Business-to-Business (B2B) Targeting: The targeting of online advertising to websites that cater to business users, or targeting the business users directly.
Bandwidth: Digital throughput capacity. A measure of how much digital signal or information can be passed through a device or interconnect. Bandwidth is usually measured in bits per second. A 2400 baud modem can handle 2.4 kilobits per second. A T3 industrial interconnect can handle 45 megabits per second. A 100 base-T ethernet interconnect can handle 100 mega-bits-per-second. Bandwidth is analogous to the size of a water pipe.
Banner: An interactive online advertisement in the form of a graphic image that typically runs across the top or bottom of a webpage, or is positioned in a margin or other space reserved for ads. Banner ads are historically GIF images. Many ads are animated GIFs since animation has been shown to be more effective. The standard banner is 468 pixels wide by 60 pixels high. The standard banner is still the mainstay of online advertising, but is quickly giving up ground to newer, potentially more effective forms of online advertising, such as email and interstitials. See Creative.
Banner Burnout: Overexposure of advertising creative that contributes to a drop in click-through rates. Frequency control reduces burnout for a particular creative or campaign.
Booked Space: Website advertising space that is already sold or otherwise unavailable to receive new campaign commitments.
Branding: A traditional advertising method used to elicit a latent response from a target based on cumulative impressions and positive reinforcement. The most successful brands are considered "trustmarks" and enjoy loyal, lifelong customers.
Browser: An application used to access files from the Internet. Common browsers are Microsoft's Internet Explorer and Netscape's Navigator.
Browser Caching: See Cache.
Business-to-Business (B2B): Businesses doing business with other businesses. The term is most commonly used in connection with e-commerce and advertising, when you are targeting businesses as opposed to consumers.
Button: An interactive online advertisement in the form of a small graphic image that typically resides in the margin of a webpage. Buttons are typically 88 x 31 pixels. The same button is often recurring for every page view on a particular site. Affiliate programs and sponsorships often use buttons to drive traffic.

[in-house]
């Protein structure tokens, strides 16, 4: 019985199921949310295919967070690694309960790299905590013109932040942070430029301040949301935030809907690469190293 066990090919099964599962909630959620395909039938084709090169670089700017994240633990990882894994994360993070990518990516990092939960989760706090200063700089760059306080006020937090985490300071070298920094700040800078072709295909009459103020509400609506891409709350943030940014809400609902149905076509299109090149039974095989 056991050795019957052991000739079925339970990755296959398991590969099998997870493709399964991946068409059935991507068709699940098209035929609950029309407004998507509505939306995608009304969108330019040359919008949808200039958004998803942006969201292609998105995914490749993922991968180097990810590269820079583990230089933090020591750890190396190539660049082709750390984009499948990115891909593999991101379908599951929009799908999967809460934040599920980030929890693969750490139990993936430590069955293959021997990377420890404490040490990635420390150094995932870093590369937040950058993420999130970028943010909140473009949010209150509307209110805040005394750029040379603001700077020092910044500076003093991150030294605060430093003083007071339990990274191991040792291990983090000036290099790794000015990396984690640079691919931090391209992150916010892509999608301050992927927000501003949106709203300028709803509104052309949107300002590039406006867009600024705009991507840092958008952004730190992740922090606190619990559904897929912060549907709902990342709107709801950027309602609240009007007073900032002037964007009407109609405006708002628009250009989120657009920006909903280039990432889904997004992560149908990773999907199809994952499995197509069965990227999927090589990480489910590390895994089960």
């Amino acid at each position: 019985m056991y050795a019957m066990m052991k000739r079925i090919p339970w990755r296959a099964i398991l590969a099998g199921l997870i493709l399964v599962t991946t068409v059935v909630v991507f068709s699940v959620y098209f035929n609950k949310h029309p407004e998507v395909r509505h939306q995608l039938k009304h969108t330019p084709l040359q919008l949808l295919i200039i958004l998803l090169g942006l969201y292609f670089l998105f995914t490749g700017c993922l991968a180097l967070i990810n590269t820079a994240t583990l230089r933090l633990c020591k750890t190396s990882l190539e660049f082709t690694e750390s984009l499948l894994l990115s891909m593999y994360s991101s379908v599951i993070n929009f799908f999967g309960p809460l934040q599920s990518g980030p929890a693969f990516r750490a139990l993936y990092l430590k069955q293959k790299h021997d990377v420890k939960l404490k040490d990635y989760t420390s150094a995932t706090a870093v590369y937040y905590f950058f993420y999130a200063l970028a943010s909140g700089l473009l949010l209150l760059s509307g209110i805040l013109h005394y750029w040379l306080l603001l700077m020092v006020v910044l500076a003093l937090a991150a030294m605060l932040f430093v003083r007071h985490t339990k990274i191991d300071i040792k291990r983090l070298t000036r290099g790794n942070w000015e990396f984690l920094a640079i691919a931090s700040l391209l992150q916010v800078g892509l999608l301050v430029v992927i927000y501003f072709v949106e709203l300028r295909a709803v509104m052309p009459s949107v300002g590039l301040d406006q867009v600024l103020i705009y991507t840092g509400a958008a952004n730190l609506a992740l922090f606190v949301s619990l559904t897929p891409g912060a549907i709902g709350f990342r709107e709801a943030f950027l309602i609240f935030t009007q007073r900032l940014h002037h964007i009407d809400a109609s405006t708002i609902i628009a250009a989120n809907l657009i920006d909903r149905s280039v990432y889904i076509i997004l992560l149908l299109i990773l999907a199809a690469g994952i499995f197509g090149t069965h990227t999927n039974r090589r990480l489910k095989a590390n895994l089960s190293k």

Cache: To store pages, images, or other items, on a local server or user's computer to speed the rate at which webpages load. Ads, like other images, are cached unless some sort of cache-busting technique is used. When ads are cached, they will be served but will not be counted by an ad server. This can lead ad servers to under count the number of times a page is viewed, and this can in turn skew monitoring techniques.
Cache Busting: The process of blocking the caching of certain files to guarantee new delivery from the external server for each page view. Cache busting is necessary for the successful execution on online advertising.
Campaign: A contracted agreement between an advertiser or advertising agency and either a publisher or a representative of a publisher. The campaign is specific to the creative to be published and the issue, or duration of the publication. Online advertising campaigns are defined by a number of variables, including the digital creative, the duration or flight dates, the pricing program, the publishers to be used and any user targeting applied.
Category Targeting: The controlled delivery of creative to categorized websites. Categories focus a campaign to those users most likely to be interested in the products or services being offered, thus increasing the effectiveness of the campaign.
Click, Click-Thru or Click-Through: The activation of a hyperlink using a mouse or other input device. The click-through is essential to the interactivity of online advertising.